heard. Still the overhanging sense of fear remained. What was next?

During this orientation week, the foreigners kept busy registering with the
Indian Government and having pure white dhotis, kurtas, and saris stitched, while the
nationals were taking in the heat and rain which Mumbai is notorious for. Heat and rain,
rain and heat, the sheer extremeness of this weather was surreal and only added to the
already tangible fear of the unknown. Introductions were a daily affair with the
administration, management, priests, cooks, and gardeners. Finally it was time to meet
our teachers.

Chanting of Sri Ganesha Atharvashirsham began at 6:00am sharp and would be

recited a thousand times within the sacred Jagadeeshwara Mandir (Temple). The
atmosphere was set for the inauguration of the course. As the scene shifted to Saraswati
Nilayam (learning hall) all were anxious. And then THEY arrived. Being welcomed to
rangoli (coloured powder), mango leaves, garlands, Vedic chants, and purnakumbhas
(auspicious vessels) Swami Purushottamananda, Swami Brahmananda, and Guruji
blessed all. After each Acharya spoke, the primary message delivered was - Its time to
forget about ones dress and address.

And So It Began

RING RING RING went the 4:00am bell, the same bell we were to awake to for
the next 750 mornings. To some this discipline was a challenge for a couple of days, to
others for two years. Nonetheless our first class was Vedic Chanting at 5:30am at the
mandir. So what to do until then? Shower, clean, read, pray, meditate, sleep, or any
combination thereof. Sometimes we were late for class and sometimes early. Eventually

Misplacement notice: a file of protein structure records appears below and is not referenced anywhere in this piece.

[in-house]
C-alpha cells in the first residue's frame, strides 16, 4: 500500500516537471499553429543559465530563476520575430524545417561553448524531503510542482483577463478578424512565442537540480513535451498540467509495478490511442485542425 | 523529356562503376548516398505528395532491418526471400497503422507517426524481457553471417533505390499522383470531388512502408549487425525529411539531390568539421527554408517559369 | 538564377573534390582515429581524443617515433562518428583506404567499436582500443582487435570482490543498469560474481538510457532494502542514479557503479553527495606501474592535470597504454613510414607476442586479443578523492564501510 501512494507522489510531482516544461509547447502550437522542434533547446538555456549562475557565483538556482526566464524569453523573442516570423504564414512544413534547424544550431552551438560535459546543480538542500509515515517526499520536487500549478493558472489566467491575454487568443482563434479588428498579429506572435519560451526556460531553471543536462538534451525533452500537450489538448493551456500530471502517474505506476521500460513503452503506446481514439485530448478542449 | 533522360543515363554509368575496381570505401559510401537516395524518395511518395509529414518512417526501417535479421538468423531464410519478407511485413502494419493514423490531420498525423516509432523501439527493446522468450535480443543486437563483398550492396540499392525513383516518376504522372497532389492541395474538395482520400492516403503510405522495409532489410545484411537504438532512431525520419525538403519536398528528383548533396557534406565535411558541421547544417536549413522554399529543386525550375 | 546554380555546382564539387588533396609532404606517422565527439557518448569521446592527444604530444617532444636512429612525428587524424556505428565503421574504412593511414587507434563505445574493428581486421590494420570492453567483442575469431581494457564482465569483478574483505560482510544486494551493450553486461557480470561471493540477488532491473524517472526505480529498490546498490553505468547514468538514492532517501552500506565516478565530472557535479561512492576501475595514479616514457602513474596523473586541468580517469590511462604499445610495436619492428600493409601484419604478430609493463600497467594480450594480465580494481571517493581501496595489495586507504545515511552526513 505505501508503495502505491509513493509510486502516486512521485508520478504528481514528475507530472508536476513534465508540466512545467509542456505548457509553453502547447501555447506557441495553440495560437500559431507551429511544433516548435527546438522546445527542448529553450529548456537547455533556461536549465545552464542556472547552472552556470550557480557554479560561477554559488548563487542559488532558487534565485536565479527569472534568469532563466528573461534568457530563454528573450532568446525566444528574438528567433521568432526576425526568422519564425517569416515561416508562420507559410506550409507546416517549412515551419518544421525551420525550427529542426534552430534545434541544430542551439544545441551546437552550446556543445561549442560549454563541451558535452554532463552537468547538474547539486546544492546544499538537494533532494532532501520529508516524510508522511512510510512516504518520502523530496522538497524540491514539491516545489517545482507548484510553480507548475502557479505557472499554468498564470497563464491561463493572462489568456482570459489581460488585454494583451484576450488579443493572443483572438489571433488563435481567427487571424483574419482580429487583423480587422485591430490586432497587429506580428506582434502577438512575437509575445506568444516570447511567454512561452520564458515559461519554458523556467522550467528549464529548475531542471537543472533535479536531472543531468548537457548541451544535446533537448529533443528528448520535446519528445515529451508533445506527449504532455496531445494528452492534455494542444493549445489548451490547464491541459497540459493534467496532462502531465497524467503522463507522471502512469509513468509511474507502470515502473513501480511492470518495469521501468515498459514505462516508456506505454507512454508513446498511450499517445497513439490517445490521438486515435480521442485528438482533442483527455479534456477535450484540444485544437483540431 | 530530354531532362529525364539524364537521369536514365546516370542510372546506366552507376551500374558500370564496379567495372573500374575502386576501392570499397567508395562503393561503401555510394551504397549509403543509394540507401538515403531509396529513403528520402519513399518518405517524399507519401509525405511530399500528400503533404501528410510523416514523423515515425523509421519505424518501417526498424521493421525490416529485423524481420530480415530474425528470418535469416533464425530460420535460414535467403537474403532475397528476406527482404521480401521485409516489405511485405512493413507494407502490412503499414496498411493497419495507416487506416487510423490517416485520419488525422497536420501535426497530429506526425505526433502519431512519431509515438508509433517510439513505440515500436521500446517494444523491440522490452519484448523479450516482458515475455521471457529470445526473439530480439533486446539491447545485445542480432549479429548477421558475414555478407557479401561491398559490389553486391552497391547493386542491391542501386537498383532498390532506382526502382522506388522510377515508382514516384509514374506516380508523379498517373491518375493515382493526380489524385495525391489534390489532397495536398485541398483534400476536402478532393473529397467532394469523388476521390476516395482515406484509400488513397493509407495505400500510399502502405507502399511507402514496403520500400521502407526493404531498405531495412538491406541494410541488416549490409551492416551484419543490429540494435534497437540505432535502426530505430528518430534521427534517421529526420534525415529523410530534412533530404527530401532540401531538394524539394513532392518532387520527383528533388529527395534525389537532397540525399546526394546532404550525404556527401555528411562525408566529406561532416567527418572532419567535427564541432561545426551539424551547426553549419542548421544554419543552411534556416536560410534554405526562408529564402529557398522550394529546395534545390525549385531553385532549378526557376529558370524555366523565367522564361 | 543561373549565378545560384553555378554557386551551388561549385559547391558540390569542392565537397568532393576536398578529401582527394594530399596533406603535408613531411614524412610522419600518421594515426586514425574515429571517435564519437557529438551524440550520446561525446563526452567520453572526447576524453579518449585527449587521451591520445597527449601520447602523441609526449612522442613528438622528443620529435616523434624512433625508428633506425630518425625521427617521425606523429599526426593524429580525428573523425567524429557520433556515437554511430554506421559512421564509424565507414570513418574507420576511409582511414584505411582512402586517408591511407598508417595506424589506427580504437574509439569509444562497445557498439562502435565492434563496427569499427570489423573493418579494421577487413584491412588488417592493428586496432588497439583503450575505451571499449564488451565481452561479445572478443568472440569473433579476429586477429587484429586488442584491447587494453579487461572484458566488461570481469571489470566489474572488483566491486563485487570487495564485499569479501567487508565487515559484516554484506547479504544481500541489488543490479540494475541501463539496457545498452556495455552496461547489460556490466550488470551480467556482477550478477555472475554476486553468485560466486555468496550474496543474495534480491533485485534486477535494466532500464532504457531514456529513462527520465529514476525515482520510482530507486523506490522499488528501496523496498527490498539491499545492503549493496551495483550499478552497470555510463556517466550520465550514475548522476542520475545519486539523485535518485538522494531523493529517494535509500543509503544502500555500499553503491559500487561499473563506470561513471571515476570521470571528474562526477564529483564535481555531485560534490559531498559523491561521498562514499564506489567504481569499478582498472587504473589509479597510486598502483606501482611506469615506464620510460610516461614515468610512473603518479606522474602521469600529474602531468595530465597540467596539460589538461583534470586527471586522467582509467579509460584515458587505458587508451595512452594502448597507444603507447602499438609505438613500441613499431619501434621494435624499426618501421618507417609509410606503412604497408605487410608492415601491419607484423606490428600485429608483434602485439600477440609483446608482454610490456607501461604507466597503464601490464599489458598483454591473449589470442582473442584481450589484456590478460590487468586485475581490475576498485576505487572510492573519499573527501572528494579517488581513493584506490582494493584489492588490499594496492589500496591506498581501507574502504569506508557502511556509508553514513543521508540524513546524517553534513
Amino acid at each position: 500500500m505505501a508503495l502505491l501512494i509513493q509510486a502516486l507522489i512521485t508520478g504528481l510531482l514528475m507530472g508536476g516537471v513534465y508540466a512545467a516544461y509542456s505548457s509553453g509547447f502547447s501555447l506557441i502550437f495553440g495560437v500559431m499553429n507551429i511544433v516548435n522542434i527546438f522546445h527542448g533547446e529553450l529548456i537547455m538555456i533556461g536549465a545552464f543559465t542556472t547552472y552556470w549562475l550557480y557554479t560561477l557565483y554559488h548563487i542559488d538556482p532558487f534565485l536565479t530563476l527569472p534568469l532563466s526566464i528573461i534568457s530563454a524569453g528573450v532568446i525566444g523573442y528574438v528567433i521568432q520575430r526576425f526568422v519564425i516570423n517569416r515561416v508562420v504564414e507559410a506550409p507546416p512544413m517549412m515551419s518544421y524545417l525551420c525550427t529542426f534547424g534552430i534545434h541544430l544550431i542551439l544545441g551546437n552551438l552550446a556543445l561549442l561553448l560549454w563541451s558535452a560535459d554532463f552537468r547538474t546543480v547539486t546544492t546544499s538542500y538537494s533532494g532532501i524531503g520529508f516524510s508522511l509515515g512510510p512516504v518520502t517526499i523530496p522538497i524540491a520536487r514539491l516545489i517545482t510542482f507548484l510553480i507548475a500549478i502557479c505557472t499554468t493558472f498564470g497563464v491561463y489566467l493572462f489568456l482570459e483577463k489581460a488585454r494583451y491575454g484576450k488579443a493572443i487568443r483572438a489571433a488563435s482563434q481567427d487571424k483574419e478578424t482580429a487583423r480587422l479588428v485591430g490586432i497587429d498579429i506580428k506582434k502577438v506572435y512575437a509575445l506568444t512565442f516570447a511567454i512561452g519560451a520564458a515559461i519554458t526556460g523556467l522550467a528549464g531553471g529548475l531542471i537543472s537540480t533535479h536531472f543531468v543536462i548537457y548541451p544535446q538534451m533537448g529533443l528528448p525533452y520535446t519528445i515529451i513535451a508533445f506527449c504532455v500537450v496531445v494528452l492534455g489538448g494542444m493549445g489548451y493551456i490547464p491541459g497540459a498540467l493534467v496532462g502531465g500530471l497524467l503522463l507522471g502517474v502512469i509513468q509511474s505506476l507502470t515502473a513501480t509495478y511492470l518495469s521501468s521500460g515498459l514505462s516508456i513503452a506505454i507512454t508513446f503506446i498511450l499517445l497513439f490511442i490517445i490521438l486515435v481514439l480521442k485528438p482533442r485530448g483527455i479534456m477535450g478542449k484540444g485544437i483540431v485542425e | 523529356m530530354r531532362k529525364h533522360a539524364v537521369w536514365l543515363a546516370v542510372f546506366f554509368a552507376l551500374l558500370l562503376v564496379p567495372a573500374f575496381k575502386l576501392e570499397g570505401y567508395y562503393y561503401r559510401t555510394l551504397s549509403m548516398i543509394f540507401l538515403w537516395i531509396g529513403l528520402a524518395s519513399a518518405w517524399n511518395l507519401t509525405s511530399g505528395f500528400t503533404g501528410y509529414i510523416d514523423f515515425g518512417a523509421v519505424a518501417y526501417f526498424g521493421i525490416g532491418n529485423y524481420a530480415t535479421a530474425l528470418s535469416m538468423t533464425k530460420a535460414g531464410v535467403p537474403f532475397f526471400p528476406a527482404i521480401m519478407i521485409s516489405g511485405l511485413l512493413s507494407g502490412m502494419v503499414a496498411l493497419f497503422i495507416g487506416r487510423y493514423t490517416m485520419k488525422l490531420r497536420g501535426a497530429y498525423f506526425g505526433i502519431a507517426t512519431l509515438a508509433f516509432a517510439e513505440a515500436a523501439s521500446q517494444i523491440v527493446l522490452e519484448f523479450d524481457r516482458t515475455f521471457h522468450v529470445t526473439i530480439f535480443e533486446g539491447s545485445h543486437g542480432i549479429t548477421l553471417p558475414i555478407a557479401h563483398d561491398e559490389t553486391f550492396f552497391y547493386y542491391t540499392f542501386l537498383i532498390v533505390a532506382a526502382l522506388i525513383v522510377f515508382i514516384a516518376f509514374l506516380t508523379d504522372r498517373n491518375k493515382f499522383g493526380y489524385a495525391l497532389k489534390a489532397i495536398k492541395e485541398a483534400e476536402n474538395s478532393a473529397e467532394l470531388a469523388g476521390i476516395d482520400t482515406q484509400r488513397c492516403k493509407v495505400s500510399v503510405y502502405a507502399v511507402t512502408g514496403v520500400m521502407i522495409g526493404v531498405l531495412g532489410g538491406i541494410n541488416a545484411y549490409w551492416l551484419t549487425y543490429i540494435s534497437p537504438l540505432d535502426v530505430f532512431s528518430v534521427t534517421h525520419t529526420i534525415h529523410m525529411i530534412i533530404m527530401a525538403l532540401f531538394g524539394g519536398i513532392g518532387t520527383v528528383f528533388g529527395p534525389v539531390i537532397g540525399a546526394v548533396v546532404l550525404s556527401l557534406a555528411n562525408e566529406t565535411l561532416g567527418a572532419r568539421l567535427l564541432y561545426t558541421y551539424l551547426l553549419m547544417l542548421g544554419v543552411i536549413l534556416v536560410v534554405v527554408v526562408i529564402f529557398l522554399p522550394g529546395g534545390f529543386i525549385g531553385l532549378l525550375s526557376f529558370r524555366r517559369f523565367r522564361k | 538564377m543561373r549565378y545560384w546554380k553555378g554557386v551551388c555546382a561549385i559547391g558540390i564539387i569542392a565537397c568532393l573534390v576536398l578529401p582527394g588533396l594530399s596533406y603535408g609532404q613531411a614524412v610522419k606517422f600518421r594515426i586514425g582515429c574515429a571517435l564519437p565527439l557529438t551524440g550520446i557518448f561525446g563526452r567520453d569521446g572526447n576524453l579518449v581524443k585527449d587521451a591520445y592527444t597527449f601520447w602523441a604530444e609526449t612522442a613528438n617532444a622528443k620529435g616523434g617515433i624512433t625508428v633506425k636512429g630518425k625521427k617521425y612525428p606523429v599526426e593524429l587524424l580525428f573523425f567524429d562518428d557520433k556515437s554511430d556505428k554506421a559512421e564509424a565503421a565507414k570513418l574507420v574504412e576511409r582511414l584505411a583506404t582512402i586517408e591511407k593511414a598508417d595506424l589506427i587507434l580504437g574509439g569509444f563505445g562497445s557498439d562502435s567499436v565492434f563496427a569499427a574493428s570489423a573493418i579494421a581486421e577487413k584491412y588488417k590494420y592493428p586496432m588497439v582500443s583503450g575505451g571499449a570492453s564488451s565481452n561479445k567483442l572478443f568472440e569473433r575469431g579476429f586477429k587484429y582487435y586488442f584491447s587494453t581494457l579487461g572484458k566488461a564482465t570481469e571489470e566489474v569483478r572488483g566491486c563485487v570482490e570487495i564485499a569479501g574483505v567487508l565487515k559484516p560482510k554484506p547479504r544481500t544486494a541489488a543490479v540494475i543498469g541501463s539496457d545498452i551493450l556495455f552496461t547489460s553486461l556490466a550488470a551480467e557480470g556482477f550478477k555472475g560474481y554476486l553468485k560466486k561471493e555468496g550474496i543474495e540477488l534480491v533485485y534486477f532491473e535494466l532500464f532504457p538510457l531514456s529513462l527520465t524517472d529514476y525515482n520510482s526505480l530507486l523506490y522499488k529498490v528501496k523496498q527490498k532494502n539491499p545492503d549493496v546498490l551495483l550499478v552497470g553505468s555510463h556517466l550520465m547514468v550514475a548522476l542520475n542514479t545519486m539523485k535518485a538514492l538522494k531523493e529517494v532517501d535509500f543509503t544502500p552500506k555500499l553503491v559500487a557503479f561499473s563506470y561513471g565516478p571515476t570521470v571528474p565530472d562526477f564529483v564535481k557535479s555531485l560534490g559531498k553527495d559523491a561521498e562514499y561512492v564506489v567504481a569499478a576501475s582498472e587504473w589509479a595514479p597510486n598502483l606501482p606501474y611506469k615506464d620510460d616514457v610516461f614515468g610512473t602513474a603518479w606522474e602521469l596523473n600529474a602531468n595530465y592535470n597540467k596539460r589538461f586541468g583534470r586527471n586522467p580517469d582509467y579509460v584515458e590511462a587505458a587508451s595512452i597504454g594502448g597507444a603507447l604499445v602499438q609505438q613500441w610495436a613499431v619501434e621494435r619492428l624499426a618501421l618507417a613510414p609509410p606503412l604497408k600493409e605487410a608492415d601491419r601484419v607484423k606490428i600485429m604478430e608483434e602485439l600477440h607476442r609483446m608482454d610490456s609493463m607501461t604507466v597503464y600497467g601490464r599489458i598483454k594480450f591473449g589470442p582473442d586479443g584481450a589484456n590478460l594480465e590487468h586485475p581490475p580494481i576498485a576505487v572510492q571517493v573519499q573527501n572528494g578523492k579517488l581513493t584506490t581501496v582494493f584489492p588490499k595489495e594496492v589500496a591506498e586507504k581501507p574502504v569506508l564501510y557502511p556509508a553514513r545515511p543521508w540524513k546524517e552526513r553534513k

though we were able to perfectly time how long it took to leave our rooms, walk uphill to
the temple, offer prostrations to the idols and be seated upon our asanas (mats) before the
teacher began class.
Brahmachari Samvid Chaitanya though born in Kerala, spent many years as a
wandering monk in the Himalayas. Eventually he too found himself at Sandeepany
Sadhanalaya. Though starting the 12th Vedanta Course as the Sanskrit Acharya, Samvidji
ended up becoming a student under the guidance of Swami Ishwarananda. After
graduation from the course in 2003 he served society for sometime before Guruji too
called upon his varied knowledge.

Intonating to a higher pitch and intonating to a lower pitch, chanting the Vedas for
a half hour was a natural prelude to the actual study of the Vedas. However, before our
7:00am Vedanta class, piping fresh tea and milk was ready in the Annakshetra (dining
hall). The walk from the temple was a special one morning after morning, for we were
able to study the moon in its endless waxing and waning. Taking time to smell the
flowers is possible! Mauna (silence) was maintained by all and this made for a truly
solitary chai (tea) experience. With some time still remaining we returned to our rooms
for rest or sadhana. The potency of this muhurta (period of the day) is indescribable.

Prior to our Vedanta classes, all the students and day scholars gathered to immerse
in suktams (hymns) like Purusha, Medha, Rudra, etc. Day scholars were those seekers
who though unable to live in the ashram took out the time and put in the effort to study
Vedanta alongside the residential students. At 7:00am sharp Guruji, with his padukas
(sandals) off, walks onto the stage and gracefully makes himself comfortable on the
Vyasa Peetham (podium). Chanting shifts to a peace invocation which Guruji leads. And
then he begins.


Sanatana Dharmas foundation is our Scriptures or the Vedas. Essentially the

Vedas are divided into two portions rituals and knowledge. Now at the end of the day,
no matter how proficient we become in the theory and application of the ritual portion we
can never experience Absolute Happiness. Any permutation of finite will still be finite.
In contrast the knowledge portion directs us beyond this relative plane of existence and
onto the Infinite. The latter portion tends to be found at the end of the Vedas and hence is